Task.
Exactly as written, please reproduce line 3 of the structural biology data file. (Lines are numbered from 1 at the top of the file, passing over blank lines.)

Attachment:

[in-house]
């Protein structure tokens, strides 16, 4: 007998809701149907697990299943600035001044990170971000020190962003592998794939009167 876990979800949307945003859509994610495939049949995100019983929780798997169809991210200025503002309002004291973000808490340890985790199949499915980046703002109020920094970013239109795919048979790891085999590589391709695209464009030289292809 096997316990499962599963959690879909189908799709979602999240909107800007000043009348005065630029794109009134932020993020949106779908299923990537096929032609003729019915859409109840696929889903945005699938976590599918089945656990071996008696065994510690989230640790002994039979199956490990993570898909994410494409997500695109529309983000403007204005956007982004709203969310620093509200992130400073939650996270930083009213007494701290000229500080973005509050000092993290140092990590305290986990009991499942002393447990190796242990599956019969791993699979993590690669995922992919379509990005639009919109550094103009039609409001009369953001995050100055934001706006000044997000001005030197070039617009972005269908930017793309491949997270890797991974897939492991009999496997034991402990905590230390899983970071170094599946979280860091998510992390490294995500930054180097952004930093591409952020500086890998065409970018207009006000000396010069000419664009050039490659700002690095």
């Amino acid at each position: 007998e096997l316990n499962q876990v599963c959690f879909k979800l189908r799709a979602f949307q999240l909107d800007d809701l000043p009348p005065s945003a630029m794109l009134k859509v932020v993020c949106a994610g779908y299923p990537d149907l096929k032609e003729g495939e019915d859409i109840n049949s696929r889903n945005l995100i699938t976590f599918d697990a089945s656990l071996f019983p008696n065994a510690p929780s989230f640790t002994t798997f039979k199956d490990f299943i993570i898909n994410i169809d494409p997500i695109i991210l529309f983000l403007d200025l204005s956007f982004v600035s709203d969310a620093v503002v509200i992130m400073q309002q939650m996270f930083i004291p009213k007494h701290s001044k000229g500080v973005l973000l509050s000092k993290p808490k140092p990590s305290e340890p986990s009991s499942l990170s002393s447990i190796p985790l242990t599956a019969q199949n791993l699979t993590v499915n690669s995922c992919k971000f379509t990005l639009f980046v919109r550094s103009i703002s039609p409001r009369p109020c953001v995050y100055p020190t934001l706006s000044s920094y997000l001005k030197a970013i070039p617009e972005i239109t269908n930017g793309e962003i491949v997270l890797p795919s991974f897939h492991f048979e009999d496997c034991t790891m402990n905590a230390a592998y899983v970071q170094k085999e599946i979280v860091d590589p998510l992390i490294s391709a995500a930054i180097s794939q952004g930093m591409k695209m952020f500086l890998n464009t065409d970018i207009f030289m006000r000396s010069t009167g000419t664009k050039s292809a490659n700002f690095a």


């Amino acid at each position: 007998e096997l316990n499962q876990v599963c959690f879909k979800l189908r799709a979602f949307q999240l909107d800007d809701l000043p009348p005065s945003a630029m794109l009134k859509v932020v993020c949106a994610g779908y299923p990537d149907l096929k032609e003729g495939e019915d859409i109840n049949s696929r889903n945005l995100i699938t976590f599918d697990a089945s656990l071996f019983p008696n065994a510690p929780s989230f640790t002994t798997f039979k199956d490990f299943i993570i898909n994410i169809d494409p997500i695109i991210l529309f983000l403007d200025l204005s956007f982004v600035s709203d969310a620093v503002v509200i992130m400073q309002q939650m996270f930083i004291p009213k007494h701290s001044k000229g500080v973005l973000l509050s000092k993290p808490k140092p990590s305290e340890p986990s009991s499942l990170s002393s447990i190796p985790l242990t599956a019969q199949n791993l699979t993590v499915n690669s995922c992919k971000f379509t990005l639009f980046v919109r550094s103009i703002s039609p409001r009369p109020c953001v995050y100055p020190t934001l706006s000044s920094y997000l001005k030197a970013i070039p617009e972005i239109t269908n930017g793309e962003i491949v997270l890797p795919s991974f897939h492991f048979e009999d496997c034991t790891m402990n905590a230390a592998y899983v970071q170094k085999e599946i979280v860091d590589p998510l992390i490294s391709a995500a930054i180097s794939q952004g930093m591409k695209m952020f500086l890998n464009t065409d970018i207009f030289m006000r000396s010069t009167g000419t664009k050039s292809a490659n700002f690095a």